The misleading part is how friggin' slow the "3G" coverage in the vast majority of Verizon's network is, since anything CDMA is considered "3G"... even if it's the dog-slow 1xRTT. Only the EVDO-ehanced areas compare to the 3G of the iPhone (and from my experience, Verizon's EVDO is faster than AT&T's 3G). In most places without the EV ehancements, EDGE is faster than the Verizon "3G". (Which is pretty sad.)



    I'm not an AT&T fan by any means, but sheesh, Verizon is reeeeeealy stretching the truth here. A huge chunk of their "3G" network is pretty much just "2.5G" just like EDGE.



    The red area are all ev-do coverage.
  • Reply 8 of 133
    Sorry Verizon. You can make all the clever ads you want.



    I left you for AT&T because they have the iPhone.



    They still do, and you don't. Sorry Verizon.
  • Reply 9 of 133
    gazoobeegazoobee Posts: 3,754member
    Quote:
    Originally Posted by Paul94544 View Post


    ... Sure AT&T's coverage isn't all goo, but either is Verizon's. The town I lived in I used to get many dropped calls with the RAZR on Verizon. In the back of my house the signal dropped off to 1 bar at the front it went to 3 bars. Personally I don't believe the hype Verizon (GTE) puts out about "Can you hear me now". I Used to be a vendor for GTE years ago and some of the people I had to deal with at their HQ were complete A$%%oles. Arrogant SOB;'s mostly. Anyways I have found that ATT has a wider coverage area into more rural areas like Yosemite, the North coast of CA for example. Try getting Verizon there? I think these two companies are as bad as one another. I wouldn't trust either of them and their claims . Come on its Marketing, one rung lower on the" and first against the wall" after Politicians, Lawyers and used car salesmans =- oh I forgot realtors



    I agree. I just meant that considering the grey area allowed in most advertising, that the claims they are making are hardly misleading compared to what most companies get away with.



    Much bolder, (and less "truthy") claims are made on a daily basis by advertisers, politicians and realtors all over the world.
  • Reply 10 of 133
    The point that the ATT lawyers will make is that consumers are used to maps like those depicted in the ad that the white spaces are representing no coverage areas - not just no 3G coverage. Even though Verizon shows the maps to represent 3G coverage, we consumers see it as no coverage. In a tv ad, you're not thinking about ATT's white space being covered by their edge network, because you only have mere seconds to even look at the map. I would tend to agree with ATT in this case, although I wouldn't fight it with a lawsuit.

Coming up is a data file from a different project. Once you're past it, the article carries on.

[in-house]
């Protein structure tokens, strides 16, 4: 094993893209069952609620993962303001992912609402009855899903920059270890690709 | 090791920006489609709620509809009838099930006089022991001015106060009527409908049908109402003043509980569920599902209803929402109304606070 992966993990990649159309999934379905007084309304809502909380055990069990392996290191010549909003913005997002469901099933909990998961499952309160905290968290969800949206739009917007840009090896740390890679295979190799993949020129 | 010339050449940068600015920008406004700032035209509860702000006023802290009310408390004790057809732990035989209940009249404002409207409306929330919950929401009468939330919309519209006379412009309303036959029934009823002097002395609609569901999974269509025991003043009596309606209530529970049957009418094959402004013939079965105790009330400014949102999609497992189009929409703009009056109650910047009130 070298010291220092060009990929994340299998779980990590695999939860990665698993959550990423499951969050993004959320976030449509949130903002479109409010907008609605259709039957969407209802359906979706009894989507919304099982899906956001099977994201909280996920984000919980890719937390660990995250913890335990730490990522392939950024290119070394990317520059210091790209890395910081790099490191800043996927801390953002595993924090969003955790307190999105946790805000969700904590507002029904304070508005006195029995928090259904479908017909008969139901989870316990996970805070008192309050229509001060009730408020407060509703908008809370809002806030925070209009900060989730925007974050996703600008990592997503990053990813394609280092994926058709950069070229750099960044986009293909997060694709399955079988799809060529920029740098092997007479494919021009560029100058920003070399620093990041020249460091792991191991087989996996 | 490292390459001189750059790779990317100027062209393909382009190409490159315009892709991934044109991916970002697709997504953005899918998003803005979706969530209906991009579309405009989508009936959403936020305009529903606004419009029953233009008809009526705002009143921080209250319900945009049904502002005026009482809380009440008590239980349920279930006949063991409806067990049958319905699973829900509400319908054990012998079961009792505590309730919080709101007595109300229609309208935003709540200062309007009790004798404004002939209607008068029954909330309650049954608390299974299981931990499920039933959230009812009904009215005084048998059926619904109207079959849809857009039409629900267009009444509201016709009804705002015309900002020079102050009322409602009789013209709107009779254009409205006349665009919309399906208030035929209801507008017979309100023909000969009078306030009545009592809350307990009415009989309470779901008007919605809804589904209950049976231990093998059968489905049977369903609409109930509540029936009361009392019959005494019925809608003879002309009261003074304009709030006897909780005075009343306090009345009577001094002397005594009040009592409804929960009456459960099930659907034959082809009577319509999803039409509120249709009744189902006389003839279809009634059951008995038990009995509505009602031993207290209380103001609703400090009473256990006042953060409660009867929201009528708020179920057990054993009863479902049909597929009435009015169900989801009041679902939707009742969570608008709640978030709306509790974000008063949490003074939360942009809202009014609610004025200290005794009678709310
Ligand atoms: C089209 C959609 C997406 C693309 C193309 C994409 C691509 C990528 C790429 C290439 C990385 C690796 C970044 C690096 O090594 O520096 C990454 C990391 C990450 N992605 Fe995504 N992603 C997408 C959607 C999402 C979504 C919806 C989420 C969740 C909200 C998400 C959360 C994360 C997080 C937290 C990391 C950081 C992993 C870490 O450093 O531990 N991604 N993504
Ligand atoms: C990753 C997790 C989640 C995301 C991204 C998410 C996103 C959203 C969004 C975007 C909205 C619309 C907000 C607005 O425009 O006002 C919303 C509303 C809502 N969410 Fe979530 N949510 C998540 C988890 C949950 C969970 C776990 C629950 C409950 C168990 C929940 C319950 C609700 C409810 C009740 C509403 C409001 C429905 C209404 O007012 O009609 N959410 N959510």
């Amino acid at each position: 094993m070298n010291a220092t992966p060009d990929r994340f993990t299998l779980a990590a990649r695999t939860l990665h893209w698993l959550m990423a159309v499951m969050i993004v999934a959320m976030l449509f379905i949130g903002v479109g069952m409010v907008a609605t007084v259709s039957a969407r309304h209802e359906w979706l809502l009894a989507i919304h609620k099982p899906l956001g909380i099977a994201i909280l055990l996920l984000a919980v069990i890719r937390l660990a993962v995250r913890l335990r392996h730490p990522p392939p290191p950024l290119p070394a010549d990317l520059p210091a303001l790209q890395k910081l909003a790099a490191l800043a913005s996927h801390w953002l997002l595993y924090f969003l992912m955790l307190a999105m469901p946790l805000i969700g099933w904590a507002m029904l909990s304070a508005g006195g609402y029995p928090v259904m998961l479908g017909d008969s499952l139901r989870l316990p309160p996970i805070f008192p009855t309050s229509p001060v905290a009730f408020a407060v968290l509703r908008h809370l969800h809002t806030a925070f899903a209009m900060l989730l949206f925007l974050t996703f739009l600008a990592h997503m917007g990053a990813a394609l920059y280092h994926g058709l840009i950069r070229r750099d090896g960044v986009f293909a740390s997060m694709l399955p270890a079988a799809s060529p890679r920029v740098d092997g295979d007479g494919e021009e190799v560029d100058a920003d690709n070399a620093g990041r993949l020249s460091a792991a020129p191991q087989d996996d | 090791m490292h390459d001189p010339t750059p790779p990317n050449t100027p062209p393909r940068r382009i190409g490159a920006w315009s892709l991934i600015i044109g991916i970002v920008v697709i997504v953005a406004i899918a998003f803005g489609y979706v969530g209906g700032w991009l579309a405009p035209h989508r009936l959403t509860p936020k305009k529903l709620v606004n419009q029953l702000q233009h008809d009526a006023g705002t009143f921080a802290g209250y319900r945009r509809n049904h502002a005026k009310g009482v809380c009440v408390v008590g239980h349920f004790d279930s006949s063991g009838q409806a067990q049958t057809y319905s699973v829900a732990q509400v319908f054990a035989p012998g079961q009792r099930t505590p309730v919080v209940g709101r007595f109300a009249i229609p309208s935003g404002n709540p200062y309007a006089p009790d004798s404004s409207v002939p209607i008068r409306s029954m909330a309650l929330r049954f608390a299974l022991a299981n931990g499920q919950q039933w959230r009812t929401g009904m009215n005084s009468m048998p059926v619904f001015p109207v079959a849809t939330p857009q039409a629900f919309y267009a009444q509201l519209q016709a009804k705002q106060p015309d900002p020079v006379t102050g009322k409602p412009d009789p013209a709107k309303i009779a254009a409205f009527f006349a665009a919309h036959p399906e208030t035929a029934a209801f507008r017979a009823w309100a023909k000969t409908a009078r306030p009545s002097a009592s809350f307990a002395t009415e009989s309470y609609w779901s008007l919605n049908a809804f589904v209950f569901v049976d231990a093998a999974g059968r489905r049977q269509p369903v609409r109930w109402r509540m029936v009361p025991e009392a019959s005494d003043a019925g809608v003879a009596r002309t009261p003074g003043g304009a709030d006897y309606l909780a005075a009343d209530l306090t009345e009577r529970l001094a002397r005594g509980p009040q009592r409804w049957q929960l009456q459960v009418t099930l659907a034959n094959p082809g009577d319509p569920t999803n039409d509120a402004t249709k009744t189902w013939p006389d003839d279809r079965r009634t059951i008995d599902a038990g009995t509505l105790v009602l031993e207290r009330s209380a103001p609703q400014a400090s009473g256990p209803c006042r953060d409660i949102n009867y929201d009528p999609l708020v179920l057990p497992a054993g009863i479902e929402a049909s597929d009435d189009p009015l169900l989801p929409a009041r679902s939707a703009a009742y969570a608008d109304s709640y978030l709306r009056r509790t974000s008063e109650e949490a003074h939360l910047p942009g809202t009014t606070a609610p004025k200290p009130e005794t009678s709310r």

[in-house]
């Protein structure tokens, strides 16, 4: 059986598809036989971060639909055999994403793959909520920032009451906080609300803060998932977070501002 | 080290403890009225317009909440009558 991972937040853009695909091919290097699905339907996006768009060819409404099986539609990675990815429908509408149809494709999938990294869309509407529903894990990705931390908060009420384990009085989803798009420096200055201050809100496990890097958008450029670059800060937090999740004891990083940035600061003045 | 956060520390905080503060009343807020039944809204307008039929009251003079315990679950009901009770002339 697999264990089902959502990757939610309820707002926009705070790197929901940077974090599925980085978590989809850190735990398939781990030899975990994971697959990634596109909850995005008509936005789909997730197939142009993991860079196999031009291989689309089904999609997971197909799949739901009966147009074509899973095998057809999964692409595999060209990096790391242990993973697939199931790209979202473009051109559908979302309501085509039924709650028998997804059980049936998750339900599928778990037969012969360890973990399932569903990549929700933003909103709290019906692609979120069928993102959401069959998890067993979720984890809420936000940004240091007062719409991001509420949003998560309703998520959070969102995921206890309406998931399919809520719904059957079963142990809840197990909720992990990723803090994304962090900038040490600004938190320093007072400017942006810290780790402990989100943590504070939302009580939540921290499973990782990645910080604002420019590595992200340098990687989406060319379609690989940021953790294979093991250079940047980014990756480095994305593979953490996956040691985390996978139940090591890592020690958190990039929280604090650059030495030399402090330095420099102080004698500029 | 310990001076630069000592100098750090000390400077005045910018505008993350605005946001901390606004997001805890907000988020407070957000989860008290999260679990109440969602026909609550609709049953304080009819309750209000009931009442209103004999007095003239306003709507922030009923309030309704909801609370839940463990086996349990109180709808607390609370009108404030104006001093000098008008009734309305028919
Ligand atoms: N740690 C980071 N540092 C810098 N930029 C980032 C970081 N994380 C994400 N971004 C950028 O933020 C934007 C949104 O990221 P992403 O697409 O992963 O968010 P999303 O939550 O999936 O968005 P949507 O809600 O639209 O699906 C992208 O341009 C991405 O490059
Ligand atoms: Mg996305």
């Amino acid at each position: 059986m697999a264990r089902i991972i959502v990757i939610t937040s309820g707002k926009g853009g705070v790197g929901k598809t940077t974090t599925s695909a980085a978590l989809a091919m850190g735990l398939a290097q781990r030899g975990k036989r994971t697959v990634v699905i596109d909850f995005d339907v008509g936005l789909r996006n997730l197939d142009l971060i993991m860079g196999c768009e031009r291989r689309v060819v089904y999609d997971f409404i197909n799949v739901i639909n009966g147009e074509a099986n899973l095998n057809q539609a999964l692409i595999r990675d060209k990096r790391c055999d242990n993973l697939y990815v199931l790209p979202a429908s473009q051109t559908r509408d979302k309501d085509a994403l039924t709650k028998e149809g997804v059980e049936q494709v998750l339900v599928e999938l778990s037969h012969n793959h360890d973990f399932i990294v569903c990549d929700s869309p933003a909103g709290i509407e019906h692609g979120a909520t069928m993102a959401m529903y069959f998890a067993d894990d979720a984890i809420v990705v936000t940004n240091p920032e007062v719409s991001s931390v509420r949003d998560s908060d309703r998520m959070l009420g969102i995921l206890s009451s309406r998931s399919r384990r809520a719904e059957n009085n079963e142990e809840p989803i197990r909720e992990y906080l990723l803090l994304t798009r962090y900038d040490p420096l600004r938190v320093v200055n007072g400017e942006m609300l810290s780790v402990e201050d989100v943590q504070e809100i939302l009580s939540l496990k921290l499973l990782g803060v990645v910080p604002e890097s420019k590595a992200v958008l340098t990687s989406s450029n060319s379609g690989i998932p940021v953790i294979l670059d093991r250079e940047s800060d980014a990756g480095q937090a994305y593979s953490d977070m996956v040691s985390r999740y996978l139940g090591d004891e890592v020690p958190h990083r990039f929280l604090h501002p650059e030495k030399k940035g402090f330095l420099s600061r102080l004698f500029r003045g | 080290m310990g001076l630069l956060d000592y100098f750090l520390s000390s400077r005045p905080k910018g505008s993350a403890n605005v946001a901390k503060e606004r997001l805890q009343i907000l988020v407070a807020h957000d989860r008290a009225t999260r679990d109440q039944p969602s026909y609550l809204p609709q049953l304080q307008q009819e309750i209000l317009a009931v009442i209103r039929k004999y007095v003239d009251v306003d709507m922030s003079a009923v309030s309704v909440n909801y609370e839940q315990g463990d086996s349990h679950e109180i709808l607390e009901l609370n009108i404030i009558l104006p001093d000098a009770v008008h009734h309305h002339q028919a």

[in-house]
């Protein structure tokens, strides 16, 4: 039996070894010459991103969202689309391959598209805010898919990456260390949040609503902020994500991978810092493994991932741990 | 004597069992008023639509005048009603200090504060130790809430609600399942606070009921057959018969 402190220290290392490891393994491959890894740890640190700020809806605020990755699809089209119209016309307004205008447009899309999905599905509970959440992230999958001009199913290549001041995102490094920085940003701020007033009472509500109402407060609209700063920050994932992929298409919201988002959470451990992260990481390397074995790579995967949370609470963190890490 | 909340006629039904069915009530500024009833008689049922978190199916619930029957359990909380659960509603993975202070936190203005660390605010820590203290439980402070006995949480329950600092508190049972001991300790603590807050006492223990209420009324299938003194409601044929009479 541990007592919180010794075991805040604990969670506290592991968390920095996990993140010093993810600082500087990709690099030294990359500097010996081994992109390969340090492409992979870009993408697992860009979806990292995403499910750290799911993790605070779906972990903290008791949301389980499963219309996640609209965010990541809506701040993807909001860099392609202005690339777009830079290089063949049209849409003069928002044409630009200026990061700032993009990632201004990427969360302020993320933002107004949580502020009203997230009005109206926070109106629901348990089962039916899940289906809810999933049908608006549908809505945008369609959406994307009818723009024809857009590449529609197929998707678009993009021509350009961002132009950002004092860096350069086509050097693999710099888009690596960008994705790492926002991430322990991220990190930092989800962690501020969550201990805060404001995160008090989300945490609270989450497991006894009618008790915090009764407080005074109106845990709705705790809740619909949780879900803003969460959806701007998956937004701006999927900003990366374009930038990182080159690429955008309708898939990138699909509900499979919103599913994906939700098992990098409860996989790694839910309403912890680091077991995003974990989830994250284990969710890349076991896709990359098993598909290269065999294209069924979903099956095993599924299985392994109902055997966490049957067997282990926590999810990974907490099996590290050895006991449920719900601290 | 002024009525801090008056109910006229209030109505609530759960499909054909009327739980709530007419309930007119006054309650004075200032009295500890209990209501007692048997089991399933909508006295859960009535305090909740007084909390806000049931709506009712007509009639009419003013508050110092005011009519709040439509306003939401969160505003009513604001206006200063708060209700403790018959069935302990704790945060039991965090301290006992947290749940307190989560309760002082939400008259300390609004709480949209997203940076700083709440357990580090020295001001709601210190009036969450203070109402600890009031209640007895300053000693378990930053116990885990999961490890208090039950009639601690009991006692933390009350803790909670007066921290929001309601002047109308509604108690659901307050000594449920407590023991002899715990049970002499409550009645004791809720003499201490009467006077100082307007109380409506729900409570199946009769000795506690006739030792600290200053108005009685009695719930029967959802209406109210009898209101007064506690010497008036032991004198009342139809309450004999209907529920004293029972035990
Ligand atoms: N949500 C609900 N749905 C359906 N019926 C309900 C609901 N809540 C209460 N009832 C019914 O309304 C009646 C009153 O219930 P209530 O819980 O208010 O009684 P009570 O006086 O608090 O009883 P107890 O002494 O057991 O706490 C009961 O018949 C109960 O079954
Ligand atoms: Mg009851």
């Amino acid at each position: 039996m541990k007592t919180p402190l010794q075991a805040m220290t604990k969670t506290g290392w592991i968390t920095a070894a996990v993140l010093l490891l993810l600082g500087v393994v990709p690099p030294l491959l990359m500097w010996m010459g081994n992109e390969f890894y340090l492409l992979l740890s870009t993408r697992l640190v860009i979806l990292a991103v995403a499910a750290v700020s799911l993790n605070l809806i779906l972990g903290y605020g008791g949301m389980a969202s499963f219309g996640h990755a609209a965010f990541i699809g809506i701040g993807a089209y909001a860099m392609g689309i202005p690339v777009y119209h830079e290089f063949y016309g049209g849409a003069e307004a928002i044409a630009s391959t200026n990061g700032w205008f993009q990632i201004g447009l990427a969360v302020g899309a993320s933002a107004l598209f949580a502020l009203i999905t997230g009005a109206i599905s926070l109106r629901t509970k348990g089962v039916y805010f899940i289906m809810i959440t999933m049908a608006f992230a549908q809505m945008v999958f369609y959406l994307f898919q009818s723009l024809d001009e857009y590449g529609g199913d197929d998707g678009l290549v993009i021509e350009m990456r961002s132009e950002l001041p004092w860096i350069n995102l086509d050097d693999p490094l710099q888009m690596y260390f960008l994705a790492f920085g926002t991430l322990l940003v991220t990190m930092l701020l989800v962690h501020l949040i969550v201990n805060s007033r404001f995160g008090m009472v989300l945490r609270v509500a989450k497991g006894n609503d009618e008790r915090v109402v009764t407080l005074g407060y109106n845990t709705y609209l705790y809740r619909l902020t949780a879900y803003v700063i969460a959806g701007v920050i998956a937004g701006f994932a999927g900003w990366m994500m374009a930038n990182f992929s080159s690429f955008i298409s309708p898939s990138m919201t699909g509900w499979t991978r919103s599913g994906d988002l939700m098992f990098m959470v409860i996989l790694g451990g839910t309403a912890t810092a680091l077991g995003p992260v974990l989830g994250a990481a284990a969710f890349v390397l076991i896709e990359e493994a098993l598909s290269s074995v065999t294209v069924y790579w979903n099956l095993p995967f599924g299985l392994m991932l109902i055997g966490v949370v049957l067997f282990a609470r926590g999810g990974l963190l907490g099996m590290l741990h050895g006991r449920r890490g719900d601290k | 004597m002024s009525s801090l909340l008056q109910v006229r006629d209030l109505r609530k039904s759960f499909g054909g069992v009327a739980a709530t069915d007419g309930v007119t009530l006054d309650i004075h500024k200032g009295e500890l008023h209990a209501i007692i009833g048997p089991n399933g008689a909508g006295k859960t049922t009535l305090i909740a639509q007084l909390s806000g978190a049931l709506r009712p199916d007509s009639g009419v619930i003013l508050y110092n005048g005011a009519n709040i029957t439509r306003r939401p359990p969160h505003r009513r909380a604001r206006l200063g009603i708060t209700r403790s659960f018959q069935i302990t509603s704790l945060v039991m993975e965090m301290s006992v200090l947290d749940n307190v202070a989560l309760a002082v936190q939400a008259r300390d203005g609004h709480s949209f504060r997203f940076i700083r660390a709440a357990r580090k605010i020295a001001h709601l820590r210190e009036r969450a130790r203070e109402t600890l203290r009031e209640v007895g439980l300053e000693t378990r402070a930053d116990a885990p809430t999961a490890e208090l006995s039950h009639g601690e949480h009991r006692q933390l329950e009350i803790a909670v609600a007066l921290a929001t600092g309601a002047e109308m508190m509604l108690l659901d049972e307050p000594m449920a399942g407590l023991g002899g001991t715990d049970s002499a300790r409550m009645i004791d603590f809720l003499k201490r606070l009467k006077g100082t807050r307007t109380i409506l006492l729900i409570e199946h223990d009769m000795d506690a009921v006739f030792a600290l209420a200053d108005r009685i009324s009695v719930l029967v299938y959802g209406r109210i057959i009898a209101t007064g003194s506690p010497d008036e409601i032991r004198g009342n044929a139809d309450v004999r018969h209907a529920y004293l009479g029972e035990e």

IMHO the best way to fight back on something like this is to create ads that show real network speed comparisons - especially if it's true that the non EVDO areas of Verizon's 3G coverage area are slower than ATT's non-3G areas.



    In marketing, it's often easier to make the competition look bad without addressing your own benefits (or drawbacks).



    Both companies have their benefits and drawback. Even making any comparison between them when you don't have identical phones (at identical times and environmental conditions) to compare service, is pointless. Just like scientific double blind with placebo testing. To compare, you would need to control all variables. Of course the results, even in scientific studies, are often guided by what you want to learn from them.
  • Reply 11 of 133
    Quote:
    Originally Posted by samab View Post


    The red area are all ev-do coverage.



    I believe you're mistaken. In the previous AI article it was established that that wasn't the case.



    Quote:
    Originally Posted by AppleInsider View Post


    However, Verizon still says on its website that for users "in Mobile Broadband markets that do not yet have EV-DO Rev. A, you can expect download speeds of 400 to 700 Kbps and upload speeds of 60- to 80 Kbps."



    There is no distinguishing between these two levels of service (one being similar to EDGE, the other being roughly twice as fast) on Verizon's coverage maps.



  • Reply 12 of 133
    I really don't care how much red is on that map if I can't use to to connect to my iPhone, it really appears Verizon is a little scared here. And I'd like to point out that most Verizon phones are useless once you leave the country, AT&T should publish a map of the entire planet to show you where their phones work.
  • Reply 13 of 133